When you ask him to measure the value of Trevor Story, Sean Haynes pauses. Haynes then politely asks, can he put the phone on speaker for a second. He needs both hands free.
“One thing I can say for sure,” Haynes, who helps Steward Giving Souls charity Ann Phoenix, said of the Rockies’ shortstop, then pauses. In the background, you can almost understand tap tap With a small keyboard.
“What is he going to help us with this year, and where he has helped us in the past…”
“You’re looking at about 300 pairs of shoes that he’s going to help us provide the kids with the money that we’re getting again next year…”
“If you add up what he does in the future, you have about 300 pairs of shoes. Which is awesome.”
Thanks for the memories, 27. For all the hits we saw. But especially the ones we didn’t.
The Rockies’ last homestand, a final week at Lodo before baseball descends into sunset, begins Tuesday night. Nine more chances to see Story, which is expected to enter free agency after this season, are slinging it in purple and black.
The Last Beatle on Blake Street will turn 29 in November. He has served a decade aboard the SS Monfort after being drafted from Irving (Tex.) High School.
The story spent six of those summers on The Show, one of the few savvy heads at the floating asylum. Wisdom comes.
“That’s the person you want to be,” Haynes said of the story. “And then being able to meet Trevor and be friends with him and his wife, that really strengthened it — seeing some of[his]conversation on the field as well as on the field.”
Haynes’ first interaction with the story came in late 2019 through his son, Gavin. The big-hearted little kid founded Giving Souls at the age of 11 after a chance encounter with LeBron James, and in honor of a younger sister his family had briefly raised.
Giving Souls donates name brand shoes to raising children. the good stuff. Nike. Adidas. Van. In each package, the recipient receives shoes, a hand-written note from Gavin, and a bag they can keep.
“If they want all-white Nike Air Force 1s, this is what they get,” Haynes said. “With kids, we don’t want to give them what they need. We want to give them what they deserve. Not just hand-me-downs. I think that’s one thing that really speaks to Trevor The fact that he is such a sneakerhead.
The story was so inspired by Gavin’s generosity that he partnered with Giving Soul and Athlete Brands two years ago to create a “Chase the Lion” T-shirt for sale, with all proceeds going to charity.
The Haynes family first met the Rockies shortstop during the 2019 Cactus League slate, then reunited a few months later when Colorado visited Chase Field, even kibitzing during batting practice.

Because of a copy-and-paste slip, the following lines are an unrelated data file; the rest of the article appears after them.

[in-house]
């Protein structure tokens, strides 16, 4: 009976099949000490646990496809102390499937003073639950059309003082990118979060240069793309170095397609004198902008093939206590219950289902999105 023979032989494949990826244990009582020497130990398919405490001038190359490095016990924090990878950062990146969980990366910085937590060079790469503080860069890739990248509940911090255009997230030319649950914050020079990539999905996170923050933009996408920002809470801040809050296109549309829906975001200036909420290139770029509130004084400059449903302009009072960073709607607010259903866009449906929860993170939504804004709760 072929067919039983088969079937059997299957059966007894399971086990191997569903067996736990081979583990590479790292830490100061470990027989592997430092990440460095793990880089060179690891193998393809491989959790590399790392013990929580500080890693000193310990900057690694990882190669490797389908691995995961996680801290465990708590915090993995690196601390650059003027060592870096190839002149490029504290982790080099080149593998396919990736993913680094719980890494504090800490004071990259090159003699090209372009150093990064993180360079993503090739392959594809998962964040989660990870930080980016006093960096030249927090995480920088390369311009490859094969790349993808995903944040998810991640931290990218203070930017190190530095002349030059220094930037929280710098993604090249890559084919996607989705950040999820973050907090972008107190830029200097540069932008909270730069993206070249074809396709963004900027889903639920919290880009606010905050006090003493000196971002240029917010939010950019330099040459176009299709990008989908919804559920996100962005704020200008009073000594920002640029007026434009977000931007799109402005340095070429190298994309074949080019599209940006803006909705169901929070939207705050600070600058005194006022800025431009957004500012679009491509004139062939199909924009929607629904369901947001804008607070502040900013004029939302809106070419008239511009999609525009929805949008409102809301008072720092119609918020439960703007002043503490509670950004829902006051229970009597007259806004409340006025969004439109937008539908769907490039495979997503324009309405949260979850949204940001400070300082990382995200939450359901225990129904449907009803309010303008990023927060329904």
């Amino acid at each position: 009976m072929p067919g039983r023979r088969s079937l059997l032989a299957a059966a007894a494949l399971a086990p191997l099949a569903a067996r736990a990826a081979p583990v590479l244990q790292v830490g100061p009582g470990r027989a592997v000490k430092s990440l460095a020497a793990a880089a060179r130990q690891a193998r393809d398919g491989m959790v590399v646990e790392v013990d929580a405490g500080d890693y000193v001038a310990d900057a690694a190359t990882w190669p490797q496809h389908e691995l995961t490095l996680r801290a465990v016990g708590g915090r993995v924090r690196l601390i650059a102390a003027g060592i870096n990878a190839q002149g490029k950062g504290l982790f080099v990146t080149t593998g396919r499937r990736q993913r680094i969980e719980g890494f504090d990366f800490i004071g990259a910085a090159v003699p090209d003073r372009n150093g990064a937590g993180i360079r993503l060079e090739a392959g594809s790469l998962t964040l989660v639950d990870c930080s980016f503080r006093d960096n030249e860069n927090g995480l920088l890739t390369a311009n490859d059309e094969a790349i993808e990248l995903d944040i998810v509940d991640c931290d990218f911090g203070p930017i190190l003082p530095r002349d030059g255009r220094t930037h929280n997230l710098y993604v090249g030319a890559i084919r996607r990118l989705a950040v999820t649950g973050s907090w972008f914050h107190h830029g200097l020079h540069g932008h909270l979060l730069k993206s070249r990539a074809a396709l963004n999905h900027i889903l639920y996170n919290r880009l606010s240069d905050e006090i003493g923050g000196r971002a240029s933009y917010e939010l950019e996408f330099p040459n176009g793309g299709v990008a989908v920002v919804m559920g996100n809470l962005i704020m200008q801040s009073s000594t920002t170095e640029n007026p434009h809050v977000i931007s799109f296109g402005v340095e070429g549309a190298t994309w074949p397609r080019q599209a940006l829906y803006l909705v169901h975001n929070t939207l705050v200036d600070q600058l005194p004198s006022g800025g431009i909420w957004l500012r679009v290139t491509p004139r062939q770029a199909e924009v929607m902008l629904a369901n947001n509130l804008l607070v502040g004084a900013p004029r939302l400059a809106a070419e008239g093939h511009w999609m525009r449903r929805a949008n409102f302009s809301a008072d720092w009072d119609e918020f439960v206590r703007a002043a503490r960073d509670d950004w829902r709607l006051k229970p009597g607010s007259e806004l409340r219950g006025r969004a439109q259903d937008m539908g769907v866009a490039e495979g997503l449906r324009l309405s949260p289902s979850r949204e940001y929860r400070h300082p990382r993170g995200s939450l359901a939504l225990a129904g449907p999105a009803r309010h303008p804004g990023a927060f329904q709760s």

“(The story) always took time, asking how the organization was doing,” Shawn recalled. “He’s very friendly and very genuine. I could tell he really wanted to help us out and find out how he felt he could help us. No, ‘I’ll change my name to another organization’ How can I join?'”
It didn’t take long for the 27 to win over Gavin either. A pair of sneakerheads. A pair of basketball junkies. A soul giving couple.
“Gavin just loves him,” said Shawn, laughing.
Little Haynes plays club basketball during the winter months, and Storey, pre-pandemic, was trying to figure out how to attend one of Gavin’s games.
“Gavin, tell me when you’re playing,” the Rockies shortstop told him at the time. “Because I want to see you play.”
The child is now 13 years old, a point guard who is starting 8th grade. When it comes to growing boys, the nights are long, but the years are short.
“Trevor Story has been a really good example from Gavin’s point of view, ‘When you become a famous athlete, that’s how you treat people. That’s how you interact with others,'” Haynes said. “It’s such a good example to have Trevor Gavin.”
Story’s shirt for Giving Soul sold for thousands of dollars. Another incident landed nearly $5,000 toward the Story Set Up cause. Talk about happy feet.
“She’s really kind to allow us to name her,” Haynes said. “(People) are like, ‘What have you done?’ Then (you) look at Trevor Story, they’re like, ‘Oh, whoa, really?’
“It was huge for us because of the exposure. MLB Network did a[piece]on that when we were in spring training… the exposure to that was a big help. This led to a lot of inquiries from people willing to help and help us. So it’s been too much, beyond What did you bring with the shirt? and many more.”